Near the south entrance was a tourist information office. When the staff saw we were approaching, they immediately stood up and met us. We asked which bus we could take to get to Tian’anmen Square (天安門廣場). So they gave us a piece of paper with the bus number and a message in Chinese for the conductor to read. When the conductor read our note, she was very helpful and informed us when to get off. Buses within the city center area have a flat rate of RMB1.

Most people in China do not speak English. So a Mandarin phrasebook with Chinese characters would come in handy so that you could just point at it when needed. Without the characters, it would be a challenge since intonation is also very important. If you have Chinese friends, you could also ask them to prepare flash cards which you could show when needed; which is what I did for my train ticket, asking our guide in Fuzhou to prepare me a note that I needed a train ticket for Shanghai leaving on November 3.

Tian’anmen Square (left) is said to be the largest city center square in the world. It is named after the Tian'anmen Gate (天安門) or Gate of Heavenly Peace. After taking photos at the (前門) Qianmen Gate (above right) which is at the southern end of the square and the Monument to the People's Heroes (人民英雄紀念碑), we proceeded to the (毛主席纪念堂) Chairman Mao Memorial Hall (below right) to view the remains of Mao Zedong.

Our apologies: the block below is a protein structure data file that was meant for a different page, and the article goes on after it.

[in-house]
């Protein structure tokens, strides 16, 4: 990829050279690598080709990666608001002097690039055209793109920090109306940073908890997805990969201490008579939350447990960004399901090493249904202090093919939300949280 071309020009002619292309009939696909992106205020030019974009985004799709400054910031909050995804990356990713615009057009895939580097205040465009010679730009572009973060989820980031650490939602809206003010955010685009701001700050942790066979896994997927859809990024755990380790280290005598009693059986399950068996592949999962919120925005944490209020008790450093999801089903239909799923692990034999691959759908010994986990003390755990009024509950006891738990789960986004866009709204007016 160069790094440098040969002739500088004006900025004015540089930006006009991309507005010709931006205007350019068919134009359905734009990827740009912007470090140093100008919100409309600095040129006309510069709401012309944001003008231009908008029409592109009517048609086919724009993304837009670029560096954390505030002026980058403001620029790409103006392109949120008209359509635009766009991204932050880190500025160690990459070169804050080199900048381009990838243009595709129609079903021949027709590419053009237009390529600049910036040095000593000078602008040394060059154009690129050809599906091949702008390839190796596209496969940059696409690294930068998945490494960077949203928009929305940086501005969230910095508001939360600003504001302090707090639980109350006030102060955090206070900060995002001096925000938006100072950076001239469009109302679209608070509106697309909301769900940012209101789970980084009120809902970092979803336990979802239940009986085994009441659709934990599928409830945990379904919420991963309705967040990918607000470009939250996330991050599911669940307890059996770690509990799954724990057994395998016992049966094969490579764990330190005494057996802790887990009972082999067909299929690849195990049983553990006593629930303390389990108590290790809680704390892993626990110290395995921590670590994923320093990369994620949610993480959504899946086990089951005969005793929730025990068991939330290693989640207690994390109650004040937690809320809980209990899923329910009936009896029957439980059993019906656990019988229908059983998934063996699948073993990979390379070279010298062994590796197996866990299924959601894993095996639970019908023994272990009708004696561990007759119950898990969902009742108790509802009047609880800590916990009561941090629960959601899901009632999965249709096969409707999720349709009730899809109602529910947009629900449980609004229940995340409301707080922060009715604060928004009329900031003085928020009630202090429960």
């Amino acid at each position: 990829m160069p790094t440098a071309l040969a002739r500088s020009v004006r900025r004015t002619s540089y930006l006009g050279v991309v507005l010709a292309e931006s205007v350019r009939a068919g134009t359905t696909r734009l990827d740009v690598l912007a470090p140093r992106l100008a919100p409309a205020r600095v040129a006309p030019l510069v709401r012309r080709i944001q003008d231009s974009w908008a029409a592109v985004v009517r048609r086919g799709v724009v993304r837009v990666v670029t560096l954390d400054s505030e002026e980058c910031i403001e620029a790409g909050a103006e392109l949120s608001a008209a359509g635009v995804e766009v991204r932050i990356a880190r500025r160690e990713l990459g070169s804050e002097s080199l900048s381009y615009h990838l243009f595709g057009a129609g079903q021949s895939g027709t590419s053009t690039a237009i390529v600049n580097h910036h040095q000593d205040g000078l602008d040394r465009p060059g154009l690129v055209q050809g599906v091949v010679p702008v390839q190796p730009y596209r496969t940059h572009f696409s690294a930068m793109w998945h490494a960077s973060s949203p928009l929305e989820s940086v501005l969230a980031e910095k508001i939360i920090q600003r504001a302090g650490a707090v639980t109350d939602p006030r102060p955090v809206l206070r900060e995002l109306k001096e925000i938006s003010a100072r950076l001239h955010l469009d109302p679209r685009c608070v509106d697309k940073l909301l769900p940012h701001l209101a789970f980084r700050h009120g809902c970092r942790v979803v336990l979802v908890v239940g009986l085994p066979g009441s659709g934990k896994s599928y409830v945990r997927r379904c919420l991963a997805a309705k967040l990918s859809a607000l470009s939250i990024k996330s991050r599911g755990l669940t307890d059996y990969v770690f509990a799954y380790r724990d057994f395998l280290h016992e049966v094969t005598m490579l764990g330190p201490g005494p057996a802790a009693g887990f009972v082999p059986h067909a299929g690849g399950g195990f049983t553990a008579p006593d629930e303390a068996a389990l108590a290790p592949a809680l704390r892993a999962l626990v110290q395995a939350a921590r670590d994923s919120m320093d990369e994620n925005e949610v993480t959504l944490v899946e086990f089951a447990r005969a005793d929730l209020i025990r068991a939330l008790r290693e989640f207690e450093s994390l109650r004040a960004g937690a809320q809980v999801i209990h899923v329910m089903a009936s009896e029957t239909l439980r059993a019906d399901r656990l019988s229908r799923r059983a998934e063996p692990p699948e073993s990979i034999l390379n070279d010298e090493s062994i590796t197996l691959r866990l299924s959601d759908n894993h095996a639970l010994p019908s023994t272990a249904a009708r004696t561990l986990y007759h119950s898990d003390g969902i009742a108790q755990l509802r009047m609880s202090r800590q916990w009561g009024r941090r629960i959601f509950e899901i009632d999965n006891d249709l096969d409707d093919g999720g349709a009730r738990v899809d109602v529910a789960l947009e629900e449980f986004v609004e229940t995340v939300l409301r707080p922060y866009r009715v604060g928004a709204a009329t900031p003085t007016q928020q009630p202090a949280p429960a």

The hall is a square building with 44 octagonal granite pillars. Outside the north and south entrances are two groups of statues 8.7 meters high. The building is solemn and grand with the remains of Chairman Mao enshrined in a crystal coffin in the reverence hall.

Just a note, you are not allowed to bring bags, more so cameras inside. So you could either ask a companion to wait outside and hold them for you or deposit them in the baggage storage center across the street for a fee. Entrance to the hall however is free. We made it in time since the hall was closing at 11:30 a.m.

After visiting the hall, and getting our bags back, we decided to walk around and look for a place to eat lunch. Along the way, we passed by the Beijing 2008 Olympics souvenir shop but didn't get to buy anything since everything was just so pricey!

We found a Chinese fast food restaurant where I ordered this round pancake with pork inside which reminded me of murtabak. It was during lunch that Rhea and Marlon decided that they would take a train back to Guangzhou since plane tickets were RMB1,300 one-way. They did not buy tickets when we were at the station in the morning since they wanted to check out flight options. They just could not stand the long travel. But since plane tickets were more than twice the cost of the train, they opted for the latter. So we trooped back to the Beijing Train Station to get their tickets which were about RMB450. Now that the sun was out, we were also able to take photos in front of the train station.